Once upon a time I was not a traveller. I remember clearly being somewhat terrified that I had just bought a 7 month round the world ticket. As I sat on my bed, laptop on my lap, guide book to Argentina in my hand, questions rampaged through my mind.
What happens if nobody understands me?
Will I get ill?
What if I hate it?
What happens if this bus service that this guide book tells me about stops running before I get there?
I am almost embarrassed now when I consider how I used to be. Luckily I don’t really do embarrassment and this is the transformation that any new traveller has to go through.
Wind forward 4 months and I was carefully packing my detailed plans for South America safely in my bag. The notes were neatly written, with a useful map on each page, lists of “safe” hostels for every location along with a few well reviewed eateries. I even worked out where the bus station was for each city and town. It took hours. Luckily I had time as I was housebound recovering from an appendectomy at the time.
South America was the second half of my trip. My girlfriend (a somewhat more experienced traveller than I at the time) had chosen to plan the first half through South East Asia and New Zealand. Her idea of planning was to work which were the best beaches and book a flight here and there. Her blase attitude towards foreign travel hardly helped to calm my worries.
The Moment of Truth
Our first destination was Ho Chi Minh City in Vietnam. Which with hindsight is probably not the best place for a painfully pale, under travelled and nervous Englishman to begin his travelling education. The traffic was insane. The motorbikes were really insane. people were hacking up chickens on the pavement. They dug big holes in the pavement for me to fall in! It was incredibly hot and I had no hat.
In for a penny, in for a pound
By the time we had traversed South East Asia I had got used to being misunderstood. I had dealt with illness. I had eaten and enjoyed weird food (pig penis anybody?). I had even survived the Thai Minibuses of Doom between Siem Reap and Bangkok!
In New Zealand I learnt that you don’t really need to book a hostel. We in fact took to driving aimlessly around ithe delightful roads of New Zealand. Unknowingly we had shaken off any plans that entered our minds
Some 2 months later, as we bused our way around Bolivia I found my notebook, tucked safely in the same place I had put it when we set off. I flicked through it, laughed at how awful my plan had been, and put it back in my bag never to be touched again on foreign soil.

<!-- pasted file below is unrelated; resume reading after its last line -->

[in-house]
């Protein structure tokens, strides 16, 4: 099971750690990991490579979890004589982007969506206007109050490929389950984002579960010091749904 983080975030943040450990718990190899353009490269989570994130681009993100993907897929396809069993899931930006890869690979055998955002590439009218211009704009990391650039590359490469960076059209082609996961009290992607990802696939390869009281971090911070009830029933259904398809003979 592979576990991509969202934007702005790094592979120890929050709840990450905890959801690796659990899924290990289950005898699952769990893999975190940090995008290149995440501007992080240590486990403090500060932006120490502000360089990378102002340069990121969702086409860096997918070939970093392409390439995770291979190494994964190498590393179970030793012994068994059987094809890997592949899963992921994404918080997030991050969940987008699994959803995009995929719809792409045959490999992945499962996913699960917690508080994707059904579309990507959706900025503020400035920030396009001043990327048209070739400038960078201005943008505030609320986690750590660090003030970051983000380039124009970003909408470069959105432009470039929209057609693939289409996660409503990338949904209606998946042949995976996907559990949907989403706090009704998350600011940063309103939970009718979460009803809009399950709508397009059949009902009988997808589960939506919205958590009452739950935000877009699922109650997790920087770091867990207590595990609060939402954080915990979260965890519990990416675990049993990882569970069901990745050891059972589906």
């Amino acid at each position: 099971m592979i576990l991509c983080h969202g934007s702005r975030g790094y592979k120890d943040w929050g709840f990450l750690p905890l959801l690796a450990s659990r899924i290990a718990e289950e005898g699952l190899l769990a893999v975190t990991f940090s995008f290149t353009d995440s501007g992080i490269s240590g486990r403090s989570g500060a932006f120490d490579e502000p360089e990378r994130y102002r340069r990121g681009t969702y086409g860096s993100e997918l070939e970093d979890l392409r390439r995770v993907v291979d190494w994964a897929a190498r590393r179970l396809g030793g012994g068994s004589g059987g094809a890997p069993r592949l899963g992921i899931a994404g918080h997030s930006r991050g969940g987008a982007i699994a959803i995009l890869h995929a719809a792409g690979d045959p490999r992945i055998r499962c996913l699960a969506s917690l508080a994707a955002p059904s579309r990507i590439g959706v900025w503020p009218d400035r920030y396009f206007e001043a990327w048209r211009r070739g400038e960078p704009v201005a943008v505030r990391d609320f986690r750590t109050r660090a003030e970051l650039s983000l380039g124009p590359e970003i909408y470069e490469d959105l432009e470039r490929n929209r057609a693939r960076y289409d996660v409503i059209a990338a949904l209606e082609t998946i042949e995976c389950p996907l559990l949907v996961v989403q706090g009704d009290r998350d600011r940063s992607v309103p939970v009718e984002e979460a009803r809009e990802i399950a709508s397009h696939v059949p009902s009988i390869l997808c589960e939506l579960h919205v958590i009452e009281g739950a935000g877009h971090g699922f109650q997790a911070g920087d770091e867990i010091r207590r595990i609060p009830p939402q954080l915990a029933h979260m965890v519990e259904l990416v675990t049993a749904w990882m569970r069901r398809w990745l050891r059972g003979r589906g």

And that is why I don’t plan things. The truth is that once you have covered off the basics, like visas, inoculations and flights, any sort of long term travel just looks after itself. Buses got you places…eventually. Hostels are just where you need them to be…there or thereabouts. Food is edible…mostly. And no matter where you go you will probably find like-minded people who can recommend, help and even join you for a while.
Travel is easy. Why ruin it with all that dull planning? That said, let me backtrack a little. Some planning must take place. Luckily it just easy stuff.
How Much Planning is That Then?
It makes sense to do the basics. Some surprises are best avoided. Here is my list of pre-travel checks :
1. Check the weather at the time of year you will be going.
I saw a really cheap flight to Korea a while back. It turned out that it was the coldest time of the year. And by cold I mean COLD!
2. Get inoculated
Some people like to wing it. I don’t, and I really hate needles. If you are in the UK check out the NHS Fit for Travel site.
3. Get Travel Insurance
This happens to be my area of specialism. And like most insurances, people don’t fully appreciate them until they need them. Travel Insurance can get you out of a really big hole.
And whilst I am at it. Buy your Insurance when you book your first flight so that you have the cancellation cover in place. A close friend of mine failed to heed this advice and lost a lot of money when ill health meant that he could not take his flight.
Money Saving Expert has some good tips on this.
4. Save copies of your passports, visas and travel insurance documents to your email address.
Scan them and email them to yourself. If you lose them you will not believe how useful this is.
5. Book (at least some of) your flights
You can get some great flight deals if you book well in advance. Maybe not all of your flights. For example, I just checked and I found a return flight from London to Ho Chi Minh for GBP399 in a couple of months. That’s the sort of flight that dreams are built on!
There are plenty of websites that can do the searching for you, but I particularly like the deals appearing on Holiday Pirates at the moment.
6. Pack the right type of clothes.
I didn’t do this. I was too busy plotting the walking route to Salta bus station probably. So when I got to South East Asia with improper footwear I found out that UK12 size shoes are not easily found in that part of the world.
7. Get your finance solutions sorted
Travelling may be easy but you don’t want to be caught out with no money. I tend to carry 3 credit or debit cards if I am travelling for a long time. One on me, another on my travelling partner and a third well hidden back at the hostel.
I also hide a small amount of cash on my person (I won’t tell you where…..no not there!) just in case.
At present, in the UK the best overseas card option is Halifax Clarity which does not charge a fee for overseas cash withdrawals.
Other than that I might take a pre-paid travel card like FairFX and also my debit card for my UK account for absolute emergencies.
Actually that makes me sound like I do plan!
Well yeah I suppose it does. But some things are just common sense I suppose. Buy you still wont catch me reading hostel reviews when I’m in the UK!
I would love to hear your tips. Get in touch and let me know. Am I mad? Am I missing something?